Published Thursday, November 08, 2012
By W. WINSTON SKINNER
As voters took one last moment for reflection before heading out to elect a president, about 125 Cowetans took an opportunity to hear a renowned scholar talk about one of America's most iconic chief executives.
Dr. Daniel W. Stowell, director and editor of the Papers of Abraham Lincoln, talked about Lincoln, the continuing search for his papers and how modern technology is transforming that process on Monday. He spoke to students at Newnan High School, his alma mater, and at East Coweta High School and Northgate High School during the day.
Monday evening, he was the speaker at a ticketed event at the Wadsworth Auditorium in downtown Newnan. Stowell's visit was sponsored by the Coweta County Civil War Sesquicentennial Committee.
Several of Stowell's teachers from his Newnan years were at the Wadsworth presentation, and a row of his 1982 NHS classmates came to hear his presentation.
The Lincoln papers project is funded with state, federal and private dollars and has its headquarters – and a state-of-the-art museum – in the Illinois capital of Springfield. The goal of the program is "to locate and transcribe and annotate all documents written by or to Abraham Lincoln," Stowell said.
The "to" has meant the ongoing project continues to expand. "You would be amazed what people wrote to Lincoln about," Stowell said. The collection includes missives dealing with both "important and trivial concerns," he said.
Lincoln's papers have been examined in several time frames. The legal papers date from 1836-1861, and the Illinois papers from 1824-1861. The final set is the presidential papers starting in 1861 until Lincoln's assassination in 1865.
"A team of researchers went to many courthouses around Illinois and many repositories around the country," Stowell said of the legal papers effort.
The papers project has published in book form and on disc, but the project more and more is doing its work online. The papers project website includes the Lincoln Log which tells what Lincoln was doing on a particular day and year.
Stowell explained the project seeks anything in Lincoln's hand – letters he wrote and telegrams, orders and commissions he signed. In the 19th century, documents were copied by hand by clerks, and those items may also be included.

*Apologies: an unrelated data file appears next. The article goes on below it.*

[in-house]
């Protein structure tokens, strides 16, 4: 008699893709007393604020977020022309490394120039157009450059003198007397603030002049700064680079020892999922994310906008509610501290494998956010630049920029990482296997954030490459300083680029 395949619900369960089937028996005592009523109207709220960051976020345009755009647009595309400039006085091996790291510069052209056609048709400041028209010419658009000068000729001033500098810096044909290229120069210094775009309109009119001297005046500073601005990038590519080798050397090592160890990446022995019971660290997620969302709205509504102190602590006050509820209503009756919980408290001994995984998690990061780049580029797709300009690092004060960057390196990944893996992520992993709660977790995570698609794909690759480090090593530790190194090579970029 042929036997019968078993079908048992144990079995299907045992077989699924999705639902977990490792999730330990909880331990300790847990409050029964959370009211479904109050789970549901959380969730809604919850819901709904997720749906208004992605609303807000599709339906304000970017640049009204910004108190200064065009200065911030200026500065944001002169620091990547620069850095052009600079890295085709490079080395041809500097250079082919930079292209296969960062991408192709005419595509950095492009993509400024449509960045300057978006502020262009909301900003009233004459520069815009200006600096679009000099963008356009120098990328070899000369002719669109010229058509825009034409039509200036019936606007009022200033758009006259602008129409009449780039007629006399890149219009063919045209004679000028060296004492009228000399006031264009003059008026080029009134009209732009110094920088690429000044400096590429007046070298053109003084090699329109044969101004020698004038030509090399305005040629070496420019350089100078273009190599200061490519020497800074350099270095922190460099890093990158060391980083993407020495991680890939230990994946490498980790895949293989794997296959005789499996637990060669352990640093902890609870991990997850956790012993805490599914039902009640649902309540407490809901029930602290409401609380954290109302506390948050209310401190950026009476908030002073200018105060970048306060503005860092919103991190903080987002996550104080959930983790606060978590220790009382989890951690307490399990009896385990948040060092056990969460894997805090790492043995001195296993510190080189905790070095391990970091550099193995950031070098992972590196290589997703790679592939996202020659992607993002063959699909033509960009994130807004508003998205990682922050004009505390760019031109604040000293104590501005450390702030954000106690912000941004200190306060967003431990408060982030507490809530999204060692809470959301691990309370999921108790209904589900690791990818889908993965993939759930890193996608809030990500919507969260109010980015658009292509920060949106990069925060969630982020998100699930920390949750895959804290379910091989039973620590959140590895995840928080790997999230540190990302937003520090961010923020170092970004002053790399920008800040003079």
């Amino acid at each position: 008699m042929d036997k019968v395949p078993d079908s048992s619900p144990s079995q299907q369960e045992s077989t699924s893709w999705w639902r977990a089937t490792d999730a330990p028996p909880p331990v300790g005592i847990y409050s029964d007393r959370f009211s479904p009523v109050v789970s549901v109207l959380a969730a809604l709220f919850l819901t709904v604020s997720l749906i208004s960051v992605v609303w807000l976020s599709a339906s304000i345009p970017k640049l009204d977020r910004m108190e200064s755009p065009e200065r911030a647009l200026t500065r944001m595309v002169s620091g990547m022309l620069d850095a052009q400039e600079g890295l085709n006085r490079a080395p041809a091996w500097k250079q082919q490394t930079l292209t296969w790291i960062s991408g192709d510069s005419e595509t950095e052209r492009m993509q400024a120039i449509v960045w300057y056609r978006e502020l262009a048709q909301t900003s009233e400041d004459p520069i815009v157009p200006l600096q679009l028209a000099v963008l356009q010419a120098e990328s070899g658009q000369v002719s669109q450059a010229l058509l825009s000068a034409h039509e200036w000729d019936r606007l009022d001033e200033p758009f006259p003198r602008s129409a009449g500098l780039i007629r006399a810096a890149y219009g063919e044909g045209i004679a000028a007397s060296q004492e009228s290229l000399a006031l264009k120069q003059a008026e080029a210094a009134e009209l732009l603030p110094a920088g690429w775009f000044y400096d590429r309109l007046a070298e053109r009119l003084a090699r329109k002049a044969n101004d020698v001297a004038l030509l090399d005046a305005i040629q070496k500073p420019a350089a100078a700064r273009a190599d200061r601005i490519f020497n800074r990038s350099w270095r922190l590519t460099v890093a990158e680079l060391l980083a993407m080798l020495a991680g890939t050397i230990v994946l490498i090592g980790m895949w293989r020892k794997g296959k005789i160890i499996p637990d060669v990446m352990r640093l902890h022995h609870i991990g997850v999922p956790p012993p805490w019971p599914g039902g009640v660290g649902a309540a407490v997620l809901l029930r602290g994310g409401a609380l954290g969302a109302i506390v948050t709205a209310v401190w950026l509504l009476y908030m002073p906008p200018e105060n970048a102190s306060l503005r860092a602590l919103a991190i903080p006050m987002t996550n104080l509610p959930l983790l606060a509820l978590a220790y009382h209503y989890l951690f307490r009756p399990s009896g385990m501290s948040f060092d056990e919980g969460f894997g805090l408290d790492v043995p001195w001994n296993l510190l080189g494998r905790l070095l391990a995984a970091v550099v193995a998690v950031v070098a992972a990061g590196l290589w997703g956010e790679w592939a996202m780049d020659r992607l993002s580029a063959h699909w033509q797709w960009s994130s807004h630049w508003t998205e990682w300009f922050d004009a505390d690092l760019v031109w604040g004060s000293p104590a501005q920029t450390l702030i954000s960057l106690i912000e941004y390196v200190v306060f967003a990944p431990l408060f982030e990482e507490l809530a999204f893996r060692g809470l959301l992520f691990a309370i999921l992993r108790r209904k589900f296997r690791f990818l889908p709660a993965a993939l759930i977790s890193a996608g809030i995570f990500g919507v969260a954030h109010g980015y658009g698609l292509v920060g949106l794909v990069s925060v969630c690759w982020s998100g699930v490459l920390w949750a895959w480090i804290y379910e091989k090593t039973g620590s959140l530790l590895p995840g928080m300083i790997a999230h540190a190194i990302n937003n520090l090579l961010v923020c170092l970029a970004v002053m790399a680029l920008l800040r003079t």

"Where are Lincoln documents? Well, they're everywhere," Stowell observed.
Lincoln papers have been found in every state except Alaska, North Dakota and Mississippi. "There probably are Lincoln documents in all of those places, but we haven't been able to find them," Stowell said.
Stowell and his wife, Miriam, traveled to Japan last year where they found several new documents at Meisei University.
The Stowells also traveled to Australia last year. Following his visit there, Stowell received images of ship's passports signed by Lincoln for the Jireh Swift. The ship, built by a black builder who had escaped slavery, was involved in what was likely the last altercation of the Civil War.
There are seven Lincoln documents in the Portuguese national archives. "They literally are scattered all over the world," he said.
He said new documents continue to be discovered. "If you see one somewhere and you think it's in an odd place, call us and let us know," he said.
There is an ongoing effort to find and record all the Lincoln papers in the National Archives. From 2006-2011, 29,000 items were catalogued at the facility in College Park, Md. The work at the Washington, D.C., building began in 2008 and has yielded 26,000 documents so far. "We expect the number will exceed 100,000 eventually," Stowell said.
Transcribing can sometimes be a challenge. "Abraham Lincoln's handwriting is quite good. I can read it probably better than I can read my own now," Stowell said.
Some of the people who wrote to Lincoln, however, had poor handwriting. Many were uneducated and spelled phonetically.
The oldest item written by Lincoln is a page of mathemetics equations he copied from a book and solved as a teen. The top part of the piece belongs to Brown University, and the bottom is in the University of Chicago's collection. Using digital technology, Stowell was able to show the piece whole on Monday.
Another piece in Lincoln's hand but without his signature did bear the signature of James Rutledge, the New Salem tavern keeper whose daughter, Ann, is thought by some to have been Lincoln's first love.
Stowell also showed a slide of a document Lincoln wrote while serving on the post office department committee in the U.S. House of Representatives. The paper refers to a route that runs from Pike County to Coweta through Newnan – though Lincoln apparently spelled the town "Newman."
When Lincoln became president, thousands of people wrote him. Many sought appointment to a federal post for themselves or others. Some wrote hoping to retrieve the body of a relative from a war zone.
"Every document tells a story. Some document don't tell a very interesting story, but many of them do," Stowell said.